I think there's some unwritten code or rule or whatever, understood and complied with by anyone involved in the movie-making process on any level, that under no circumstances should anyone ever make a movie adaptation of The Moviegoer or The Catcher In The Rye.


I thought that was the case with On the Road until I found out that Coppola had been holding onto the screen rights since 1968.
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kitinkaboodle
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« Reply #1886 on: September 12, 2007, 12:10:12 PM »

Hi, Barton --

Recently enjoyed Apocalypto as well -- after reading about some of the more graphically violent scenes I was initially hesitant -- thought the primary acting roles were (surprisingly) good -- also the story-line not too drawn out, unlike 300 which seemed to go and on with such repetition ...
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« Reply #1887 on: September 12, 2007, 01:02:02 PM »

Dzimas,

Am I missing something about Catcher in the Rye?  Maybe I was just too sophisticated when I sat down and read everything in The New Yorker that Salinger ever put into it? 

But Percy was the uncle.   

Coppola of course lucked out; everybody is now dead. (Except possibly Mrs. Dean Moriarty/Neal Cassady?)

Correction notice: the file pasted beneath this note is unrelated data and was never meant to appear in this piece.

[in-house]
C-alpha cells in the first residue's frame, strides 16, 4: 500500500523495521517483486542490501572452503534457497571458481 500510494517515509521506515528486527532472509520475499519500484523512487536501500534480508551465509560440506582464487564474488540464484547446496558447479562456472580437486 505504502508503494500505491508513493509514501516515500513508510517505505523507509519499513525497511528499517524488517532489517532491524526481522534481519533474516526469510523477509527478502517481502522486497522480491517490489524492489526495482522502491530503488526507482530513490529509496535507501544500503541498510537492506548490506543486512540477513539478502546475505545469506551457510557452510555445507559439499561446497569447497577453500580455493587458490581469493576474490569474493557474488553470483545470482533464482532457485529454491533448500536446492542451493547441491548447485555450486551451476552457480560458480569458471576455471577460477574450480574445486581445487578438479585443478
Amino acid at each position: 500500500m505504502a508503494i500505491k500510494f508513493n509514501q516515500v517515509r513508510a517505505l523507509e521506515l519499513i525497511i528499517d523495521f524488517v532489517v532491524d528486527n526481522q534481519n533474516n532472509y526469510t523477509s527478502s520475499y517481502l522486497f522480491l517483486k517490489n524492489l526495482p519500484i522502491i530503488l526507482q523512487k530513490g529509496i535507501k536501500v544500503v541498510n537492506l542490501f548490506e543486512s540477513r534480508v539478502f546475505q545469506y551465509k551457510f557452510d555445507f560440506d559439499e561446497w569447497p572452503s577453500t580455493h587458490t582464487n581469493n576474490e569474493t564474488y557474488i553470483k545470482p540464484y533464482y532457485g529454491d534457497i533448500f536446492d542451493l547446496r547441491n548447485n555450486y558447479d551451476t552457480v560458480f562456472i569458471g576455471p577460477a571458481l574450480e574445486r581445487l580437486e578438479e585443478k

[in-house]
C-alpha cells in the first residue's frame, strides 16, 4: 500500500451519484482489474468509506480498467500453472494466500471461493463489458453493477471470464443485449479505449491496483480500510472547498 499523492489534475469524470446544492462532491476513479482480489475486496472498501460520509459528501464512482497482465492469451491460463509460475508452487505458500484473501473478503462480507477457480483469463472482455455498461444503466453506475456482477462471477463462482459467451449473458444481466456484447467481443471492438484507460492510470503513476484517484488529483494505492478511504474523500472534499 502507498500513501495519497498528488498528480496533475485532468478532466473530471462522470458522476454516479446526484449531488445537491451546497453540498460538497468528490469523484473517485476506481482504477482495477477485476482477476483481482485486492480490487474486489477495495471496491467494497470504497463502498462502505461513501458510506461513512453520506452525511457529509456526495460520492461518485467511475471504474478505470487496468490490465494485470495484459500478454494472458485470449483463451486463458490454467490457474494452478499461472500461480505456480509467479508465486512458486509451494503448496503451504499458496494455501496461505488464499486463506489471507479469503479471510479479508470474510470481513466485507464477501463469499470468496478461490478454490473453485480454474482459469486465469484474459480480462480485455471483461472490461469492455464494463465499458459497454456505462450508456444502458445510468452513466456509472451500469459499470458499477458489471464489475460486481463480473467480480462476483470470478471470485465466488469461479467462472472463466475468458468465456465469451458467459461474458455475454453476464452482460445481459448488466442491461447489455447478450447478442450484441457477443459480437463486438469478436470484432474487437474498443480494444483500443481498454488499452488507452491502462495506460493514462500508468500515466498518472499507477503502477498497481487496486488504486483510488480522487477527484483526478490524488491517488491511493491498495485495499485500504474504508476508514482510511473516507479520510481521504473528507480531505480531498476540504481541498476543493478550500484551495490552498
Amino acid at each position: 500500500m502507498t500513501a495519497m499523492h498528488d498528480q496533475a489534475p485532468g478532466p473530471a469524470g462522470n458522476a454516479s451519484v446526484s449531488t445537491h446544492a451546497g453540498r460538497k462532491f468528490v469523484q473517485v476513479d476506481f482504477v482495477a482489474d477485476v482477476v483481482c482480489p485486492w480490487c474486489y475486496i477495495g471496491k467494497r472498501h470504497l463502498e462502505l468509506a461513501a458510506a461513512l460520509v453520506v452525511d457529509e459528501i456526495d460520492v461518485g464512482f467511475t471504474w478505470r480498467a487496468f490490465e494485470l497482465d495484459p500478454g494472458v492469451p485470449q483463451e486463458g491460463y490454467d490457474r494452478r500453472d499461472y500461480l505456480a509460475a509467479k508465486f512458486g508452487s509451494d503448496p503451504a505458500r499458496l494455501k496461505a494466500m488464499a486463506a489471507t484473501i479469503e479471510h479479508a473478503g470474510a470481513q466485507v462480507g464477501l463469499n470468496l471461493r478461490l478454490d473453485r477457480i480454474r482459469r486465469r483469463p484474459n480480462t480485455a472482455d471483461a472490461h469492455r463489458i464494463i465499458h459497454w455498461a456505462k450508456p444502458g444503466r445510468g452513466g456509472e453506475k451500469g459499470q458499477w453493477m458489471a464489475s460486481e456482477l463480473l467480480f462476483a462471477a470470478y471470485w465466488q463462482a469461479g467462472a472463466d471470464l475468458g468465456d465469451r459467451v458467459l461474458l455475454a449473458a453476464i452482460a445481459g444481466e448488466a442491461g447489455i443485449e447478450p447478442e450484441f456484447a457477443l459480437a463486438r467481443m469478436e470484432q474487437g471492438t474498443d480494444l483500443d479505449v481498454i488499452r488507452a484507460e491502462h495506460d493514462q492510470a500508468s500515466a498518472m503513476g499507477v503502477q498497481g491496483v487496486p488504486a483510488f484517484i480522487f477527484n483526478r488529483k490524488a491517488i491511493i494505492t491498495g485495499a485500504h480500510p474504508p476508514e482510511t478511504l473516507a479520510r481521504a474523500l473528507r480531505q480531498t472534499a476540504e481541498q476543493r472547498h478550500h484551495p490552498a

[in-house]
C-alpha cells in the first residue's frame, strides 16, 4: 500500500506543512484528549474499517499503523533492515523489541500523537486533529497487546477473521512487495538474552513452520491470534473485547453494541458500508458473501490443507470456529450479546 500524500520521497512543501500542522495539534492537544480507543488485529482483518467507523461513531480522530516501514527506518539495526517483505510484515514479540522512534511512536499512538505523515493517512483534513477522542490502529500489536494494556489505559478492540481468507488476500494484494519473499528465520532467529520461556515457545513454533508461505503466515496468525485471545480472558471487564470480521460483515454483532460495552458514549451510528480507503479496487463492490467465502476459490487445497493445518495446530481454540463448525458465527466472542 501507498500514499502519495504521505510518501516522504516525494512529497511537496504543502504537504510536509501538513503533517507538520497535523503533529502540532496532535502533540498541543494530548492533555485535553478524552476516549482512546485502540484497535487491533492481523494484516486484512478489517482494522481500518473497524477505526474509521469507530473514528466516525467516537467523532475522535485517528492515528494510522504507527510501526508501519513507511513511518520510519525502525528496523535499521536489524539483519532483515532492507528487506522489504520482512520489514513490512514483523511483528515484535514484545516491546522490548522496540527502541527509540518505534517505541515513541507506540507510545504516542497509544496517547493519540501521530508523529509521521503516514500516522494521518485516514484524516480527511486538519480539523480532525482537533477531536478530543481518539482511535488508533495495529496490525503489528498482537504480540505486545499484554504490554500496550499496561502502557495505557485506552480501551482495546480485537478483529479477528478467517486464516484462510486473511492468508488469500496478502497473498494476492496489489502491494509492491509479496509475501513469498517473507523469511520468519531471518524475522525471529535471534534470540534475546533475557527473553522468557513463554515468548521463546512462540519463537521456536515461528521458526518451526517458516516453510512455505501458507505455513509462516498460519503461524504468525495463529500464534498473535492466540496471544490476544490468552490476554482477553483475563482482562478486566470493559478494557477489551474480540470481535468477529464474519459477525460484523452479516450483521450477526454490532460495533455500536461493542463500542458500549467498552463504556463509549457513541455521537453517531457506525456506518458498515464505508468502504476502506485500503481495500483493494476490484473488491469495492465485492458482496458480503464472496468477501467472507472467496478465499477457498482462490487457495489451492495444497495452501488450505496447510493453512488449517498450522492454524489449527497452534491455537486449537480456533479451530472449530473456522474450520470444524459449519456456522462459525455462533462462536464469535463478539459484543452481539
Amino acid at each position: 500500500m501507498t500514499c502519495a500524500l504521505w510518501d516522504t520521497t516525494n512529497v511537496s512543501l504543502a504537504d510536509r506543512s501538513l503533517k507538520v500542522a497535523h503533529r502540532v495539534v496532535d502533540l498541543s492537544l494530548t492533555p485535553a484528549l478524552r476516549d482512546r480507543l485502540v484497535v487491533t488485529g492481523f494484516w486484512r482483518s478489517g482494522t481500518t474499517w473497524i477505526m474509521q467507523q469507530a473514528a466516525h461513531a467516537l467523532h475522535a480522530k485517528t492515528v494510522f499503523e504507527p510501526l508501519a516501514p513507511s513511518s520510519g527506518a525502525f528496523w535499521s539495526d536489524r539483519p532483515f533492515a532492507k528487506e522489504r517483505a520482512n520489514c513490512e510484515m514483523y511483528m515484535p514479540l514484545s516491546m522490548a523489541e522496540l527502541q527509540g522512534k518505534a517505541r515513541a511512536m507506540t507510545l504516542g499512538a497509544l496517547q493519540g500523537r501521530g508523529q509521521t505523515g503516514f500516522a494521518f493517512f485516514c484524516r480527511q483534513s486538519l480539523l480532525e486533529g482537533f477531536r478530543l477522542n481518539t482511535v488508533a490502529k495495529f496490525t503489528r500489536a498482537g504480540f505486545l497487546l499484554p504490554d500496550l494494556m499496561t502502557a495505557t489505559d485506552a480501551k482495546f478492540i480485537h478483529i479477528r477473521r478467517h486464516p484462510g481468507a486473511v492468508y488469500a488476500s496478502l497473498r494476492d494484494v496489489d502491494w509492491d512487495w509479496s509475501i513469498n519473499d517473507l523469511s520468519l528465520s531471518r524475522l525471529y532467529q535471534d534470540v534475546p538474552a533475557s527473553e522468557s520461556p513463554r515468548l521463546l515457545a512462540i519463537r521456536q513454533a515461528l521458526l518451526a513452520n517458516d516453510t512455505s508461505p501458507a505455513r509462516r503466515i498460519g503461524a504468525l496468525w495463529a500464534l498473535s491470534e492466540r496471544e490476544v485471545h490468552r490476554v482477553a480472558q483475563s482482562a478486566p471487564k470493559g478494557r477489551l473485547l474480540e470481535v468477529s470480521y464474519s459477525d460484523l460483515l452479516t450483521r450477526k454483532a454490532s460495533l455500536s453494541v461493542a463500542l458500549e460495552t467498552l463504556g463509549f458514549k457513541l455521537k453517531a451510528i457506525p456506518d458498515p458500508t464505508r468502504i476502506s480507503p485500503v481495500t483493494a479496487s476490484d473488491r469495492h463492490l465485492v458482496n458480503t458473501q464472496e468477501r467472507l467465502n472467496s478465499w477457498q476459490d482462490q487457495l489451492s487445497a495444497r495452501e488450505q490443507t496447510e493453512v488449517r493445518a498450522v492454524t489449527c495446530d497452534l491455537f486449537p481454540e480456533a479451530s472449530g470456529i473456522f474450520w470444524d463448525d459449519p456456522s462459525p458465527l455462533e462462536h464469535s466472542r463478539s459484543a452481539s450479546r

But..."speaking of Magic Realism". For my money,Oscar and Lucinda was a rather good example. 

Ps.,the elder shots are in there, I understand your Fitzcarraldo take since I like German cinema, but yes the photography told me this was a fantasy on the order of Oscar and Lucinda. Real people have fantasies, and if they turn it into a book or film, so? as Mrs. Glass would say,It's a good day for Bananafish. Since phantasies star real people.
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barton
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« Reply #1888 on: September 12, 2007, 01:16:56 PM »

Pug, where lies your disagreement?  Apocalypto is strong visual storytelling -- movies can do that, you know?   In most films, dialog is more important and I wasn't suggesting it shouldn't be.

I don't get your snarky tone, today.

 
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madupont
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« Reply #1889 on: September 12, 2007, 01:17:55 PM »

I was hesitant too,kitinkaboodle; with several good reasons. But, I now have nothing but praise for the director, who has created his epic poem on screen; and, in fact, somebody should invite him for dinner tonight.